Identifying problems, especially economic issues, can seem obvious. What’s harder is figuring out the constraints that prevent them from being solved. But there are ways to arrive at solutions.
It’s the subject of a new book, “The Economic Superorganism” by Carey King, a research scientist and assistant director of the Energy Institute at the University of Texas at Austin. He recently spoke with Marketplace’s Andy Uhler.
The following is an edited transcript of Uhler and King’s conversation.
Andy Uhler: So when we think of the traditional economic model of the energy industry, what does that model or what do those models get wrong?
Carey King: Well, my narratives in my book are a little bit more about macroeconomic narratives, or how do people approach what the economy is and how does it grow in general? And so I simplify into the techno optimistic narrative of infinite growth and substitutability of technologies. On the opposite end of that spectrum is technorealism. Which is to say, well, there are constraints in the world, there are things like physical laws that we understand. And there are constraints of time. And we need to take these into account to actually understand what’s possible and how the economy evolves. So those are really the two narratives and they get applied to the energy industry. And by applying them, I would say, less accurate narratives to how the energy system interacts with the broader economy. I think we get answers from reports and analyses that are less accurate than we can do.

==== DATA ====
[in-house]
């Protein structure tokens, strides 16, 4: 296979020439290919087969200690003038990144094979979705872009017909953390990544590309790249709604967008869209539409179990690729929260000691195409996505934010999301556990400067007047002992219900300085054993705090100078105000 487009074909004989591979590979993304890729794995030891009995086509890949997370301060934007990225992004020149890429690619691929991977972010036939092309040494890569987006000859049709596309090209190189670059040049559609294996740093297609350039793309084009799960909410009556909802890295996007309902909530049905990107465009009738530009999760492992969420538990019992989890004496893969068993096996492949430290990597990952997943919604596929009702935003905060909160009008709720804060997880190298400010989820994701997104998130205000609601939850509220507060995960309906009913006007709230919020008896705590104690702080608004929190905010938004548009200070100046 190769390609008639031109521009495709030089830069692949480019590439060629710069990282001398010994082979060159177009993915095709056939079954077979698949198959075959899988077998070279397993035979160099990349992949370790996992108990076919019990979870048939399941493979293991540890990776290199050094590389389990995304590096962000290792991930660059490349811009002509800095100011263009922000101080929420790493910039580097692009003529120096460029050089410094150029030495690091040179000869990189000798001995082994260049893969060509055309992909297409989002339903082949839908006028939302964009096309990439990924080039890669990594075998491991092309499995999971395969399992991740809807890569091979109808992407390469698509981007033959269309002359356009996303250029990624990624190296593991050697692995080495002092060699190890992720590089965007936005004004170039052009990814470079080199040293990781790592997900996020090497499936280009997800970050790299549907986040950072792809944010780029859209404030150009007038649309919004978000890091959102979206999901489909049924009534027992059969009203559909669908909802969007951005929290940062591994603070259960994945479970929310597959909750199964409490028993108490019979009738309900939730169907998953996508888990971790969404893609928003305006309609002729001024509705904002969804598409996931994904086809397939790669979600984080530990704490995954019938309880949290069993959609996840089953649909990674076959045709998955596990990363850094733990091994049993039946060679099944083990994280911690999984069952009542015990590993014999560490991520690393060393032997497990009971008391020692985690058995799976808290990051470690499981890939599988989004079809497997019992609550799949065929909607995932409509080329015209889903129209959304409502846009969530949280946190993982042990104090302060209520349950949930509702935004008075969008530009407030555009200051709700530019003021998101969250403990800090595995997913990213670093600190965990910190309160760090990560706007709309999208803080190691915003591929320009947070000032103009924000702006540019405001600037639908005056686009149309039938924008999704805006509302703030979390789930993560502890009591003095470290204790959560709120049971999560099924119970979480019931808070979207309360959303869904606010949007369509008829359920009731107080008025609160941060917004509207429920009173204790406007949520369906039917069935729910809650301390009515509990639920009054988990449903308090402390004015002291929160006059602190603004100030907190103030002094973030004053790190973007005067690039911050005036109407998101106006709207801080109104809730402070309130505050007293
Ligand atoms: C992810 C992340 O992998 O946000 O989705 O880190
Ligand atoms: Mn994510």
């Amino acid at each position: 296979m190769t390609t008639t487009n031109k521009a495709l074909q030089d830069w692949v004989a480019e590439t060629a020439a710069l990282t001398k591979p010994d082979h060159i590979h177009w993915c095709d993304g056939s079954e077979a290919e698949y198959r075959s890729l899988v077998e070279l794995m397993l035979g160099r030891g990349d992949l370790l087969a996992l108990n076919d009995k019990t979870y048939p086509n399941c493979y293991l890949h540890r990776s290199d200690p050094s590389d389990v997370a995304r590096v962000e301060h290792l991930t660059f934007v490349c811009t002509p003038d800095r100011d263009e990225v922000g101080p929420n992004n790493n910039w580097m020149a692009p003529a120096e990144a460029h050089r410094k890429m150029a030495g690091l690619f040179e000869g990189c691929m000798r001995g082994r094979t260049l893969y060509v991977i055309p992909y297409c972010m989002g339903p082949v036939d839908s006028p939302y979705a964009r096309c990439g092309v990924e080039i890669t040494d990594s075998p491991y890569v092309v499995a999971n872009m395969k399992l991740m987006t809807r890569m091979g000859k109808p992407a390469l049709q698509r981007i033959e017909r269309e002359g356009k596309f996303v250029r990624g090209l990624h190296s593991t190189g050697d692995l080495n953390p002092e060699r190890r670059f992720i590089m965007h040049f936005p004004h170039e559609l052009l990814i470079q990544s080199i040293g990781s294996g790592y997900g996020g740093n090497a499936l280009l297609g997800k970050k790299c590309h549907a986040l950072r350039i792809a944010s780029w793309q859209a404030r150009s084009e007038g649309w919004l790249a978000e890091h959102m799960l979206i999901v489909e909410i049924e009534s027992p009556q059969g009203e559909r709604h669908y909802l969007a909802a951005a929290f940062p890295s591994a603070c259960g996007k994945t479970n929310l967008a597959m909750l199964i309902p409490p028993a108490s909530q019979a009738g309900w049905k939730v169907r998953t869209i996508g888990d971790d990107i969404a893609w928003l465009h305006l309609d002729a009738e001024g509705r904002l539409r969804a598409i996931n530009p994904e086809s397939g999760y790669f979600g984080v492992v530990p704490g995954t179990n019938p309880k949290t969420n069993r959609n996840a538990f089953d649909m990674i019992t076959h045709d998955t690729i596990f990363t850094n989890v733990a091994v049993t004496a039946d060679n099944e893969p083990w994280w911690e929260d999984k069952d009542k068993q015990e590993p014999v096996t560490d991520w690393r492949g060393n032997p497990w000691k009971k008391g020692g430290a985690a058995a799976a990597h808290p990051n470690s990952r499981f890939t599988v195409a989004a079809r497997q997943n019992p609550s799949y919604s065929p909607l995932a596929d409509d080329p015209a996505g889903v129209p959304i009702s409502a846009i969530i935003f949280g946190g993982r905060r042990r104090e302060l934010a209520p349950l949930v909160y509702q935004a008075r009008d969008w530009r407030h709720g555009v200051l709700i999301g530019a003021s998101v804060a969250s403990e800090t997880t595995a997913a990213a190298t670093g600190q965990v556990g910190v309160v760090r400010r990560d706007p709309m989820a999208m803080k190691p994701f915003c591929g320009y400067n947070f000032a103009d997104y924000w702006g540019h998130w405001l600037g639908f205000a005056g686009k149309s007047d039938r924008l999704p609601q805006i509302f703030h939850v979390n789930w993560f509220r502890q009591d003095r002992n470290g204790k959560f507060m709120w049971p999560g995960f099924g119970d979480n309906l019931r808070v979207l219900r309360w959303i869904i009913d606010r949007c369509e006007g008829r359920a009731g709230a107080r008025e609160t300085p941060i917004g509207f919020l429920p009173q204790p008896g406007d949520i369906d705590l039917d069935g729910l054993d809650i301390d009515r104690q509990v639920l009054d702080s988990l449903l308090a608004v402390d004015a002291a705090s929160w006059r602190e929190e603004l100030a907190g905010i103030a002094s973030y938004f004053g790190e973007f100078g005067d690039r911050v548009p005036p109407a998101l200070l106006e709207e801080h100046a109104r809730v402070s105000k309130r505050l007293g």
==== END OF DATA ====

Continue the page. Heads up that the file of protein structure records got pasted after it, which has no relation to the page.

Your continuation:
Uhler: Because you’re talking about using the data to then ask different questions and also sort of come up with different narratives and ultimately, different answers. Right?
King: Right. So everybody’s kind of coming up with their own narratives. In my book, the narratives are in some sense, strawmen, but they’re set up so that I can then go into detail about well, here’s a coherent way to think about what the economy is. And one of those ways is to say that the economy is an organism, like living organisms that need energy and resources to grow. It needs energy and resource consumption to maintain itself. And it has to distribute these resources internally. So by taking these kinds of physical aspects into account, we have a better interpretation for the economic patterns that we see.
Andy Uhler: I’m curious sort of how your model fits with this new shift in renewable energy. And in sort of the way that we think about zero carbon as well, how does it fit?
King: So a lot of the shift of the energy system and other industries in general is to lower marginal cost in general. So you might have higher capital costs, which we take into account or when we think about things like solar and photovoltaic systems and batteries, they have a high upfront capital cost, lower marginal cost. And this is essentially the same kind of growth pattern we see in biology and ecosystems in the sense that the last bits of growth of an animal consume less energy than the previous set. So it’s a similar pattern that we might see in ecosystems.
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